Scientist discover a new gene linked to hearing
Post on 5th April 2016
Ground breaking research being conducted by King’s College London and the Wellcome Trust Sanger Institute has identified a gene that plays a vital role in our hearing.
The gene called Wbp2 effects the biological pathways controlled by the hormone, oestrogen. Oestrogen is not only vital for women but men too, and regulates the signalling between nerves. Wbp2 has to be present to allow oestrogen to switch on these pathways and when it’s missing or not working properly, oestrogen is not able to activate certain processes.
This was theory was tested on mice, who when they had the Wbp2 removed developed a high frequency hearing loss. Everything else was normal, so further research is underway to better understand the role that Wbp2 plays in terms of our hearing and what it actually does in the ear.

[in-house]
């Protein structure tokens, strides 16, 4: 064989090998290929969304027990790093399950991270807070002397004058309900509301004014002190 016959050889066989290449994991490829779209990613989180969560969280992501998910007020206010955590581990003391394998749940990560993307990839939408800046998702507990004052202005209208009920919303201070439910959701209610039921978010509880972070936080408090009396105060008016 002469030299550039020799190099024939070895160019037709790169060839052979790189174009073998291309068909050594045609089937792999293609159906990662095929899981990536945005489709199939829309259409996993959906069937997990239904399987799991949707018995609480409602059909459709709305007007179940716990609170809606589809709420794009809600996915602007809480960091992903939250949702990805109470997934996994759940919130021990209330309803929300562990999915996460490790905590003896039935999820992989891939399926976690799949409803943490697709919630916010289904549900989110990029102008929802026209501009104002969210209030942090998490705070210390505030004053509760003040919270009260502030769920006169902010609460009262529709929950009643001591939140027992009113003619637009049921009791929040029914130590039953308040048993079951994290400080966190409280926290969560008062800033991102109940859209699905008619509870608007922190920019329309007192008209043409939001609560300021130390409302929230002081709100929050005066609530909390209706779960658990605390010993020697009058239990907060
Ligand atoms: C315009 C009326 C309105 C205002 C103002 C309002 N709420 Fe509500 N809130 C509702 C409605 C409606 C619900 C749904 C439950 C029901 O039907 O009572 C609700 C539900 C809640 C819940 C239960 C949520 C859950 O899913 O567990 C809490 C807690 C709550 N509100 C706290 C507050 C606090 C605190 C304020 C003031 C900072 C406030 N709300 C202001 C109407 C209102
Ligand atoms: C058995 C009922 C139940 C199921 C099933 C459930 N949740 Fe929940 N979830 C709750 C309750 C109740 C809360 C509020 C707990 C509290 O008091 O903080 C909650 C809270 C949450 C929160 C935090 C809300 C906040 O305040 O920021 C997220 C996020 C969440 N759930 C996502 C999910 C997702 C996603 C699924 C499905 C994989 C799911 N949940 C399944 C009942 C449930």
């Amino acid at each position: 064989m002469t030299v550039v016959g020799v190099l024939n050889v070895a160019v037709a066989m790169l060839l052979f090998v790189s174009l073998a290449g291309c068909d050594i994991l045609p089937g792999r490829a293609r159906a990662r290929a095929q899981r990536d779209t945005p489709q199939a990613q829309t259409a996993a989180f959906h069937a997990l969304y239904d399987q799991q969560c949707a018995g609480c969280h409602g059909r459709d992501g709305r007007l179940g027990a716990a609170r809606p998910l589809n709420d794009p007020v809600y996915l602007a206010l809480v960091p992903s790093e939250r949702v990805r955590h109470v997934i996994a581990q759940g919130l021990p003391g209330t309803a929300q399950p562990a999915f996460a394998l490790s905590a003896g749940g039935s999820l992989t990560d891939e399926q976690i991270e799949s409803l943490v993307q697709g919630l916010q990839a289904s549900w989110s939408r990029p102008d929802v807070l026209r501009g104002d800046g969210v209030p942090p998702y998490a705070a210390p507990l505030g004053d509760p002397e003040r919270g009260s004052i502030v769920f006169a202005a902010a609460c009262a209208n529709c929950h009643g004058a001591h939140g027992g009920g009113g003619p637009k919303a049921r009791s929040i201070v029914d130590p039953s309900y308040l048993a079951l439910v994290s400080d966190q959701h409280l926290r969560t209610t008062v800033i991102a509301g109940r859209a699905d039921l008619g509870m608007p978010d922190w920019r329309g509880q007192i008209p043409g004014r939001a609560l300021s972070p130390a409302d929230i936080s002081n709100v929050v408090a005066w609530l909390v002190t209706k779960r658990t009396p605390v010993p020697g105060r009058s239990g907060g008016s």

On closer inspection, the researchers discovered that the sound detecting hair cells within the ear were normal. However, the connections (synapses) between the hair cells and auditory nerve fibres that carry sound signals from the ear to the brain were abnormal, proving the importance of Wbp2 for our hearing.
The researchers also identified two children affected by severe to profound deafness who had changes in the Wbp2 gene, suggesting that, like in the mouse, this gene is important for hearing in people too.
It is early days in terms of research and developing a treatment, but by understanding the role of Wbp2 and oestrogen in hearing could help identify if people with particular types of hearing loss would benefit from an oestrogen-based therapy.